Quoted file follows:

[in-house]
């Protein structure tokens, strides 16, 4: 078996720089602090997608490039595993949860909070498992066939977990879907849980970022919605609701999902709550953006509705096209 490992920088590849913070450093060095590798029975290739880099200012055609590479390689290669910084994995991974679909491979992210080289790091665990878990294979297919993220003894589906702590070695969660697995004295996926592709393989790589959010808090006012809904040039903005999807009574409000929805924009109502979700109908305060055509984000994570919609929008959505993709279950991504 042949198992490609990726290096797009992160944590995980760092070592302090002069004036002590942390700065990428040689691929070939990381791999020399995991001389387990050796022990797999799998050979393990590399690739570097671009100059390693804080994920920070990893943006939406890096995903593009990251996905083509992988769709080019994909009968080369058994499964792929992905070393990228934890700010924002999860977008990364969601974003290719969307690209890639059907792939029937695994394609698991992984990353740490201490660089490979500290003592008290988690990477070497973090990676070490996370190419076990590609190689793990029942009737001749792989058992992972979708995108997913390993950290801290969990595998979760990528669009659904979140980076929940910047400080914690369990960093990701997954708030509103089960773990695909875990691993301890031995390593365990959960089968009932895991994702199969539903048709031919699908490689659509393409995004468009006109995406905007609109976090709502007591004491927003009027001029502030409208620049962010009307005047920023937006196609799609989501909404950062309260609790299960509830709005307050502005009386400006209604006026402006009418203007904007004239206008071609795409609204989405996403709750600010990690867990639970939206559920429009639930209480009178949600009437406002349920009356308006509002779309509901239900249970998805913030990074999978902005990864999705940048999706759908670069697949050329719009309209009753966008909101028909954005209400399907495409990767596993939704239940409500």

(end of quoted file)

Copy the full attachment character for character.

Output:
[in-house]
């Protein structure tokens, strides 16, 4: 078996720089602090997608490039595993949860909070498992066939977990879907849980970022919605609701999902709550953006509705096209 490992920088590849913070450093060095590798029975290739880099200012055609590479390689290669910084994995991974679909491979992210080289790091665990878990294979297919993220003894589906702590070695969660697995004295996926592709393989790589959010808090006012809904040039903005999807009574409000929805924009109502979700109908305060055509984000994570919609929008959505993709279950991504 042949198992490609990726290096797009992160944590995980760092070592302090002069004036002590942390700065990428040689691929070939990381791999020399995991001389387990050796022990797999799998050979393990590399690739570097671009100059390693804080994920920070990893943006939406890096995903593009990251996905083509992988769709080019994909009968080369058994499964792929992905070393990228934890700010924002999860977008990364969601974003290719969307690209890639059907792939029937695994394609698991992984990353740490201490660089490979500290003592008290988690990477070497973090990676070490996370190419076990590609190689793990029942009737001749792989058992992972979708995108997913390993950290801290969990595998979760990528669009659904979140980076929940910047400080914690369990960093990701997954708030509103089960773990695909875990691993301890031995390593365990959960089968009932895991994702199969539903048709031919699908490689659509393409995004468009006109995406905007609109976090709502007591004491927003009027001029502030409208620049962010009307005047920023937006196609799609989501909404950062309260609790299960509830709005307050502005009386400006209604006026402006009418203007904007004239206008071609795409609204989405996403709750600010990690867990639970939206559920429009639930209480009178949600009437406002349920009356308006509002779309509901239900249970998805913030990074999978902005990864999705940048999706759908670069697949050329719009309209009753966008909101028909954005209400399907495409990767596993939704239940409500």